They say everything is bigger in Texas and qualifying for the U.S. Grand Prix was no exception.
The story, as you’ve no doubt come to expect, revolves around Mercedes’ dominance. Lewis Hamilton claimed his 72nd Formula 1 pole position in a commanding fashion. Hamilton was unquestionably quick — the quickest of all in all three qualifying sessions. Unable to improve on his final run during Q3, the previous time of 1:33.108 was enough to get the job done.
Ferrari’s Sebastian Vettel slots into second, 0.239 adrift of Hamilton. The opening stages of Q3 were rough for the German driver, netting a highest of fourth on the grid. When push came to, Vettel eked out a strong lap to jump ahead into second, overtaking Valtteri Bottas.
Valtteri drove the sister Mercedes to third in a disappointing performance. Though, like his teammate he also lost time in the final sector during Q3 and was unable to improve his time. Talk about what might have been.
Red Bull’s Daniel Ricciardo starts today’s race from fourth on the grid. Interestingly enough, both he and Ferrari’s Kimi Raikkonen set identical times — 1:33.577 — but due to Ricciardo setting the time first, he sits ahead of the Finnish driver. Max Verstappen was the sixth fastest today, though he’ll start further back courtesy of a 15-place grid penalty. On the upside, Max is the top-10 qualifying drivers set to start tomorrow’s race on super-soft tires.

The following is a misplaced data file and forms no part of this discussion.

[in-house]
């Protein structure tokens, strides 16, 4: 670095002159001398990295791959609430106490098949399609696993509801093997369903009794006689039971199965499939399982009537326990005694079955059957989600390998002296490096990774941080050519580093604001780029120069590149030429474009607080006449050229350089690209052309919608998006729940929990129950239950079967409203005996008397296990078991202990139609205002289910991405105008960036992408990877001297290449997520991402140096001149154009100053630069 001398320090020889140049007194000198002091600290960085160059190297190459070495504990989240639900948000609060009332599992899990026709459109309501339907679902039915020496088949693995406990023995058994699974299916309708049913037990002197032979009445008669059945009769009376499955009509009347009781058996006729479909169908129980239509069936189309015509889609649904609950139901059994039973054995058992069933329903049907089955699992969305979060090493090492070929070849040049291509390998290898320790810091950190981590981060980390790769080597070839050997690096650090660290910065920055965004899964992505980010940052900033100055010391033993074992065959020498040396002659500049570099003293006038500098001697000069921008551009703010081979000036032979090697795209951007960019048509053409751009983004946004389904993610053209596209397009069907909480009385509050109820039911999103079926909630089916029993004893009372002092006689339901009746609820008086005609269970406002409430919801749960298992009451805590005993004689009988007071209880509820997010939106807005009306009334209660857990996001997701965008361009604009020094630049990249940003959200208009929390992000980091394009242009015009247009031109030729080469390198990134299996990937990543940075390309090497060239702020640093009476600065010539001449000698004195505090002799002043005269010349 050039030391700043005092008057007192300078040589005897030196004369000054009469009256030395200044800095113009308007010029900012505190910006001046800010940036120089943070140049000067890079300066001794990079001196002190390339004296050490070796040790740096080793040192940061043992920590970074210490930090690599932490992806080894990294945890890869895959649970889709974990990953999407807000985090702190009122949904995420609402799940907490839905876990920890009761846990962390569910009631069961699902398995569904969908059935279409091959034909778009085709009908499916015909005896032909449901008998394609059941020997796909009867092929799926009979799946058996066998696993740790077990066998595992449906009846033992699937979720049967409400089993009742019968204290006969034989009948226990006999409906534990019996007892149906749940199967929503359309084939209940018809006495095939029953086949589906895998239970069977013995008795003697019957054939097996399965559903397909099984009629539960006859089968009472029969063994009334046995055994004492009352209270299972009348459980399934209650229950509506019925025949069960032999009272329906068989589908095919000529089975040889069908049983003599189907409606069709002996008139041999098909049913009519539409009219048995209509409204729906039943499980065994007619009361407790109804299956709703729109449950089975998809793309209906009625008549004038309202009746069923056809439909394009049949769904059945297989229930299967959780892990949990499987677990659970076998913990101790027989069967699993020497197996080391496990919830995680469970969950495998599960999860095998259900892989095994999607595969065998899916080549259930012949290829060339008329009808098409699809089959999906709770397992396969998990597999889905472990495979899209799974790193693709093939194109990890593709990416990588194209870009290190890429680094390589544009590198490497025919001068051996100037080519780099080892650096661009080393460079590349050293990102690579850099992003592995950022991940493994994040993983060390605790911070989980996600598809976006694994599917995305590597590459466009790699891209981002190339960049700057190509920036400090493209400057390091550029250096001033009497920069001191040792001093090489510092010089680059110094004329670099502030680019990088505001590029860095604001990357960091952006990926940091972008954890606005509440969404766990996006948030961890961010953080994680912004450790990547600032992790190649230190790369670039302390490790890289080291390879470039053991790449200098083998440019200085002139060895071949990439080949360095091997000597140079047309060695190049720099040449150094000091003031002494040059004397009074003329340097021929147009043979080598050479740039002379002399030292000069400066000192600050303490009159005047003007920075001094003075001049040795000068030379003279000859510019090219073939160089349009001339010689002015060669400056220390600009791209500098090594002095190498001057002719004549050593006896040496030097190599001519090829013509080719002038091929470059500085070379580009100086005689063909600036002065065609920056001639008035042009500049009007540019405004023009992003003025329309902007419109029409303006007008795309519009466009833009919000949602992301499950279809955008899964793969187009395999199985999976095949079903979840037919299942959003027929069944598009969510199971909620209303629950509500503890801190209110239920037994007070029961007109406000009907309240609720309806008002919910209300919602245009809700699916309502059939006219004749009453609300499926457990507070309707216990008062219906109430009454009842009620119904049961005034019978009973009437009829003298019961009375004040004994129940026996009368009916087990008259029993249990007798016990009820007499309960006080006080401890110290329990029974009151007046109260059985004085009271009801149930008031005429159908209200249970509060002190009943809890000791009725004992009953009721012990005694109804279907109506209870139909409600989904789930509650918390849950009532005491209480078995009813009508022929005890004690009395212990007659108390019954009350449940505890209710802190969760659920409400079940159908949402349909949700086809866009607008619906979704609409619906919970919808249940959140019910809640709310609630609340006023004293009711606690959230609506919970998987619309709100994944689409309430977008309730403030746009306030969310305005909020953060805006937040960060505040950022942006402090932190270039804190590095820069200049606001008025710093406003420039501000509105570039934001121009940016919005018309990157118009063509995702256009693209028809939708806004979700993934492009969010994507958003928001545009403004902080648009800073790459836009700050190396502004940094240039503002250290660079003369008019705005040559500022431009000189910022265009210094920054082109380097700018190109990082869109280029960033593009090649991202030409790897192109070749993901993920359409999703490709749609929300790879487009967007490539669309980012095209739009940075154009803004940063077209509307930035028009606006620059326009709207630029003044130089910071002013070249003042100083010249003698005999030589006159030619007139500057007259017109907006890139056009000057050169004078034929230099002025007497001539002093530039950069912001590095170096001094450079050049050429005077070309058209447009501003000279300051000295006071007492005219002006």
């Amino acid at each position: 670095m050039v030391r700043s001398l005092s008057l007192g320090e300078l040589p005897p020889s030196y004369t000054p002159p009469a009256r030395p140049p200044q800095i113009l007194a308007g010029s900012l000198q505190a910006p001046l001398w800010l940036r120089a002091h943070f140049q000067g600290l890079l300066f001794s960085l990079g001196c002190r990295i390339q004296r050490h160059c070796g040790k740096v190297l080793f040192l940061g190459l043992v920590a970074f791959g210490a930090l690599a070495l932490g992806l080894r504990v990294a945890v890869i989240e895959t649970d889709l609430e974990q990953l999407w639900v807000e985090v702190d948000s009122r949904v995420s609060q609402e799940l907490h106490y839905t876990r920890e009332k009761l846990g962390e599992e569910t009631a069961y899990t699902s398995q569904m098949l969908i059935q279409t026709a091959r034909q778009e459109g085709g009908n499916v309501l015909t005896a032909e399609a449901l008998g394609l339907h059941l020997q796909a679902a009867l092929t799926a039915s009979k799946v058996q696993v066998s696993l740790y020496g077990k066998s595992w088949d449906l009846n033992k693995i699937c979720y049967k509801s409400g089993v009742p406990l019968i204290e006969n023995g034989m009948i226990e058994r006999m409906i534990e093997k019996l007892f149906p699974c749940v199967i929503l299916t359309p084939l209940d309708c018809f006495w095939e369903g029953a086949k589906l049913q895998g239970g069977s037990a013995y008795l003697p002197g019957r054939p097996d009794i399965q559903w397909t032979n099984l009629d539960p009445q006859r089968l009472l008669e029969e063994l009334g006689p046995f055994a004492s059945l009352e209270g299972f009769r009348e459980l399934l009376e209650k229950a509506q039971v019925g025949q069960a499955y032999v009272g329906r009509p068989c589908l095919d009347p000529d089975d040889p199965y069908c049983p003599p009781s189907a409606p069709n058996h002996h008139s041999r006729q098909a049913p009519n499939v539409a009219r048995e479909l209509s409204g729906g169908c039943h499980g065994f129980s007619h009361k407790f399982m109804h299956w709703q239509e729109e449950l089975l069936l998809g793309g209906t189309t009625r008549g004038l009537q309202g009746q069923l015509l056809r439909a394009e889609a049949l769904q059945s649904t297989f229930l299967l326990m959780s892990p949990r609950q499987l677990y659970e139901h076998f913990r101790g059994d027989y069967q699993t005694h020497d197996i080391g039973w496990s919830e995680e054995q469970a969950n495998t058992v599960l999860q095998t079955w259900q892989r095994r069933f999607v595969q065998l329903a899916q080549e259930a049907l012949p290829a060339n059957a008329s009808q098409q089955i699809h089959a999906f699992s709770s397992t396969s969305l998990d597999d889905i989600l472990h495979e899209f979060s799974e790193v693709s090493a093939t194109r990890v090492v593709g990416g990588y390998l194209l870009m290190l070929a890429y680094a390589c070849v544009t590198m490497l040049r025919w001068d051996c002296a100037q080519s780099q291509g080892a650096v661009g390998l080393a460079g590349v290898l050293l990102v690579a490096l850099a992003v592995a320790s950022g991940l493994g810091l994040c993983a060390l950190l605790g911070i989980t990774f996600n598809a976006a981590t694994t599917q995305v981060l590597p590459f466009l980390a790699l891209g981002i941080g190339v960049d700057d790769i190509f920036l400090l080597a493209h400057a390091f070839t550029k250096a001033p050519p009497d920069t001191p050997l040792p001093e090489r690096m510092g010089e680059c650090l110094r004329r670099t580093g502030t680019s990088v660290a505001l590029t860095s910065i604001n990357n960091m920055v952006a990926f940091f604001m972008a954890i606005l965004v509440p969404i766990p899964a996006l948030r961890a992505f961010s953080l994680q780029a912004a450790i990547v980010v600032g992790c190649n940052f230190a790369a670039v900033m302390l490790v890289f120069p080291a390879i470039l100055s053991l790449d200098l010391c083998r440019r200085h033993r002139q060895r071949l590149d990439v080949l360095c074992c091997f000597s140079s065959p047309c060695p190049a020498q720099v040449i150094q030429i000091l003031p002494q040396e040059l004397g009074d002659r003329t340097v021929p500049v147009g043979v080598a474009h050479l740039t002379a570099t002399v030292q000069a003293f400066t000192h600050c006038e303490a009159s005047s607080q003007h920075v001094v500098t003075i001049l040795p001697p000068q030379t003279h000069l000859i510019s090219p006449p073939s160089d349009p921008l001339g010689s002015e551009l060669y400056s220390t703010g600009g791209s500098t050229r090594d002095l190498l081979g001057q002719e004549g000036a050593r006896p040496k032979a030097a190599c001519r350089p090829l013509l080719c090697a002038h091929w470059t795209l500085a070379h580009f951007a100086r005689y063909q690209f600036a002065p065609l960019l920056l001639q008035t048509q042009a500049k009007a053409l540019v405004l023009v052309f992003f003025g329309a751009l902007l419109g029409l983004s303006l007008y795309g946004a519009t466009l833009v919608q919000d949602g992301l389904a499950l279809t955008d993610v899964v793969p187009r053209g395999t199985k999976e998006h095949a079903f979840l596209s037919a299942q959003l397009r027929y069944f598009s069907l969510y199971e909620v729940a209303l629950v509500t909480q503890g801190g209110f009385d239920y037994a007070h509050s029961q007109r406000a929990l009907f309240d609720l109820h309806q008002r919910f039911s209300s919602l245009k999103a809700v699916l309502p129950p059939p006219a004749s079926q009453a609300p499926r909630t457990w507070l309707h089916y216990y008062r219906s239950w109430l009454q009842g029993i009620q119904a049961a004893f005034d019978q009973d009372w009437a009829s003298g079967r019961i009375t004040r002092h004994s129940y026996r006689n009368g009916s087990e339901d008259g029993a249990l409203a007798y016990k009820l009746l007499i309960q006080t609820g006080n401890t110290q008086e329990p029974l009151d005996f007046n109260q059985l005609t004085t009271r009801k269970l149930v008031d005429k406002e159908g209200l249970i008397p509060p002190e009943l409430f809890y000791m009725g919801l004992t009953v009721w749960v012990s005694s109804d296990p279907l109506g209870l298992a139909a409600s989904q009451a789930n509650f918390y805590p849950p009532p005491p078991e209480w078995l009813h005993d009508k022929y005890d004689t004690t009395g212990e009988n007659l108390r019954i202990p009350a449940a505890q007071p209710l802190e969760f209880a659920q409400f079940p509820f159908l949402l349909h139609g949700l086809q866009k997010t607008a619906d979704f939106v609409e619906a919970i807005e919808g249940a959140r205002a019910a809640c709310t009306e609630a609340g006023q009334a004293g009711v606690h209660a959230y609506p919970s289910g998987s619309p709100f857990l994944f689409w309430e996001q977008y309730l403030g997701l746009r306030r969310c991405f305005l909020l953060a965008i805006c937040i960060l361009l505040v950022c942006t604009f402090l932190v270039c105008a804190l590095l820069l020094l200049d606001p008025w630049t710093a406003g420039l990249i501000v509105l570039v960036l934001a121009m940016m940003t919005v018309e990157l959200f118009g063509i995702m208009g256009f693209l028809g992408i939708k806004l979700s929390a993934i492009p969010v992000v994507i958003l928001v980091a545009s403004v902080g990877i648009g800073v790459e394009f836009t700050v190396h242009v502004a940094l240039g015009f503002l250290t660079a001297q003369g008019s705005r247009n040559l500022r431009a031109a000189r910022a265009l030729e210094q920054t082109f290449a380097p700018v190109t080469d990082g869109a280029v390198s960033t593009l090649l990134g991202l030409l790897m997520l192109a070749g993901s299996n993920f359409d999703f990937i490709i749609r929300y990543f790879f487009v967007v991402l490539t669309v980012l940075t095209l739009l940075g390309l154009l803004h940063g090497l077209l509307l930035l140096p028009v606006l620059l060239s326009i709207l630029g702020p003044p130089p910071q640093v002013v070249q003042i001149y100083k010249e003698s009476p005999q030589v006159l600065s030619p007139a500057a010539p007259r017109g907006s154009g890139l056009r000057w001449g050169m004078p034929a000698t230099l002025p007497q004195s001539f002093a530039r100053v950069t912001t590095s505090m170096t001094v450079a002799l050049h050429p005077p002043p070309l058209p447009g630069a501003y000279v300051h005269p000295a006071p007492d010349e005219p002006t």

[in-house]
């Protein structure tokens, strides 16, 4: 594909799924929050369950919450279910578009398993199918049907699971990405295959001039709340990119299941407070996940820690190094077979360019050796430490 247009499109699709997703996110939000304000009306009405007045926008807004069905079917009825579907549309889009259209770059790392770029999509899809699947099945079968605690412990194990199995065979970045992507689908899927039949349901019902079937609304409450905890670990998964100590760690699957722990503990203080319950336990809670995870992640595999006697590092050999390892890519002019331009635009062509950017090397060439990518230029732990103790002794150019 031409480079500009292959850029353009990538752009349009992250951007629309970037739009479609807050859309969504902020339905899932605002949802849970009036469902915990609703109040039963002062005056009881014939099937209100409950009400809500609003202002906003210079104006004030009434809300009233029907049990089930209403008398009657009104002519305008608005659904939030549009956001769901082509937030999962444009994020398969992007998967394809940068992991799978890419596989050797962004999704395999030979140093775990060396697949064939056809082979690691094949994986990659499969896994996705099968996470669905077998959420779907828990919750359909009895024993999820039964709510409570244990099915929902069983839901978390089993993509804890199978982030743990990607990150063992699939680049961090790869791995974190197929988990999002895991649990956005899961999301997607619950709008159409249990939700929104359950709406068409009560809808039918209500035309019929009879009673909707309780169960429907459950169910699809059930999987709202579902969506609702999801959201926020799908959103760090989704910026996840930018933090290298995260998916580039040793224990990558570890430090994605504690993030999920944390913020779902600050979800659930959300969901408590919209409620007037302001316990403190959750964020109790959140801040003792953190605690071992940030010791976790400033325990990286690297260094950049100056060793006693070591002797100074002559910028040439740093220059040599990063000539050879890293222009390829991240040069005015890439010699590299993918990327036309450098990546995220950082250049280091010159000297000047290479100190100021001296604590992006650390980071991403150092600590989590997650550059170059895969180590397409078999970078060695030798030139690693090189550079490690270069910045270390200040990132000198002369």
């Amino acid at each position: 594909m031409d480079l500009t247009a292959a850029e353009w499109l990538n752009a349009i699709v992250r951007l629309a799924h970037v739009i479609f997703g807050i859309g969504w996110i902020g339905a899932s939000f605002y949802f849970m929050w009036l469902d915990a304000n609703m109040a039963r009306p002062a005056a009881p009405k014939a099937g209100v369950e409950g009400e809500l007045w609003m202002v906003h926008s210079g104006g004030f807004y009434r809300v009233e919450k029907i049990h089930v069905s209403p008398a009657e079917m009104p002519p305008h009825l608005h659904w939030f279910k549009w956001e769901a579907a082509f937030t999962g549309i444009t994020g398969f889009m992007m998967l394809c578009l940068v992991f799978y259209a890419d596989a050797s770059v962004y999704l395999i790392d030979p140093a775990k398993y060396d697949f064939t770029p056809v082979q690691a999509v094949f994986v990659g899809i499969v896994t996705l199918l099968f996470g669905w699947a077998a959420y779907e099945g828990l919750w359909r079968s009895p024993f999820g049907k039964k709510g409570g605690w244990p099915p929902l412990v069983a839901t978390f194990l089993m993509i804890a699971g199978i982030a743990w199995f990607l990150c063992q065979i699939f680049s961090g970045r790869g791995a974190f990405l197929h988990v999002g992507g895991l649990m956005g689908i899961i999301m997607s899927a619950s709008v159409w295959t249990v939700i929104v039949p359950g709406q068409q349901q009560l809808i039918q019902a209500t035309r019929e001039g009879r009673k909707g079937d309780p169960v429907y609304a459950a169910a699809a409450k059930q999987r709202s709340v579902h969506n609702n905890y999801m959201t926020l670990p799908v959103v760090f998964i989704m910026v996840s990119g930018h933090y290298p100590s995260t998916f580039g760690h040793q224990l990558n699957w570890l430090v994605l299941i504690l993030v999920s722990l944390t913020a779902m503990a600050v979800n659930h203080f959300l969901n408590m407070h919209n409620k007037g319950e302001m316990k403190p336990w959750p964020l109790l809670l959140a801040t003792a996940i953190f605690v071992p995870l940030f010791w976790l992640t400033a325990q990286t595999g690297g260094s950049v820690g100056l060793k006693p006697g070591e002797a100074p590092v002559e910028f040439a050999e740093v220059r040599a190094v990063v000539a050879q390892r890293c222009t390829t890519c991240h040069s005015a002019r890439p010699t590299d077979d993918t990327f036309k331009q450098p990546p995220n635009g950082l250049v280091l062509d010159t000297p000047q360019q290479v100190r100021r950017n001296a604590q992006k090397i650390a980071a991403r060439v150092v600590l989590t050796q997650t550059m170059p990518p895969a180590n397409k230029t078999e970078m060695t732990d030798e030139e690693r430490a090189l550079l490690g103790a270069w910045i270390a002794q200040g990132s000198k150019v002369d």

Force India’s Esteban Ocon sits seventh, out-qualifying teammate Sergio Perez. While Ocon starts tomorrow from fifth, he was only a second off Verstappen’s pace. When you take into consideration he muscled through feeling sick, it’s even more impressive.
Carlos Sainz who now helms at Renault takes eighth after completing only one run during Q3. He was on pace with teammate Nico Hulkenberg throughout the weekend, even getting ahead by 0.2 seconds in Q1. To say he’s already putting on a better show than Jolyon Palmer would be an understatement. In Palmer’s defense, his short run at Renault wasn’t without problems. Such is the life of an F1 driver: you either perform or hit the road.
Fernando Alonso and Sergio Perez round out the top 10 for McLaren and Force India, respectively. While McLaren is set to divorce Honda beginning next year, this year’s car has come into its own.
Qualifying was not without its close calls. Of particular interest is an incident involving Romain Grosjean and Lance Stroll. The drivers came very close to colliding following a peculiar swerve forcing Grosjean off the track. The move has since undergone investigation and Stroll given a three place penalty. Grid penalties are shaking up driver spots across the grid.
Stoffel Vandoorne incurs a five-place penalty for an engine upgrade. Nico Hulkenberg starts at the back as a result of a 20-place penalty for engine component changes. Brendon Hartley, who drives for Toro Rosso kicks things off with a 25-place penalty. Not a warm welcome by any means.